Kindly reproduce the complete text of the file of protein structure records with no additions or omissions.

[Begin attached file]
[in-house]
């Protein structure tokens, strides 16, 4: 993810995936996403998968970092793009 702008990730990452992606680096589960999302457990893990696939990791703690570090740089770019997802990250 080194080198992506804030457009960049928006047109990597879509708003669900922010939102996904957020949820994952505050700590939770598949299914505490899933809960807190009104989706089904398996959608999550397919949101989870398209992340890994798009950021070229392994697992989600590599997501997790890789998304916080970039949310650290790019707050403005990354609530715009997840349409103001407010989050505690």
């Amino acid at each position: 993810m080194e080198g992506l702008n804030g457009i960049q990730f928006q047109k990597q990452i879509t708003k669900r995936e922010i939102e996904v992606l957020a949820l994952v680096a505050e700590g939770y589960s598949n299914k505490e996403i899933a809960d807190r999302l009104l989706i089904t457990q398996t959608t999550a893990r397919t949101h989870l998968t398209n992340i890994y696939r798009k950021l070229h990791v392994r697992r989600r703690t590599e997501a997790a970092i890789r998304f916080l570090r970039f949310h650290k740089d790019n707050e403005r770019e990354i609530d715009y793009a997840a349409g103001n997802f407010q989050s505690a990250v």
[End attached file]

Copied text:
[in-house]
């Protein structure tokens, strides 16, 4: 993810995936996403998968970092793009 702008990730990452992606680096589960999302457990893990696939990791703690570090740089770019997802990250 080194080198992506804030457009960049928006047109990597879509708003669900922010939102996904957020949820994952505050700590939770598949299914505490899933809960807190009104989706089904398996959608999550397919949101989870398209992340890994798009950021070229392994697992989600590599997501997790890789998304916080970039949310650290790019707050403005990354609530715009997840349409103001407010989050505690």
């Amino acid at each position: 993810m080194e080198g992506l702008n804030g457009i960049q990730f928006q047109k990597q990452i879509t708003k669900r995936e922010i939102e996904v992606l957020a949820l994952v680096a505050e700590g939770y589960s598949n299914k505490e996403i899933a809960d807190r999302l009104l989706i089904t457990q398996t959608t999550a893990r397919t949101h989870l998968t398209n992340i890994y696939r798009k950021l070229h990791v392994r697992r989600r703690t590599e997501a997790a970092i890789r998304f916080l570090r970039f949310h650290k740089d790019n707050e403005r770019e990354i609530d715009y793009a997840a349409g103001n997802f407010q989050s505690a990250v």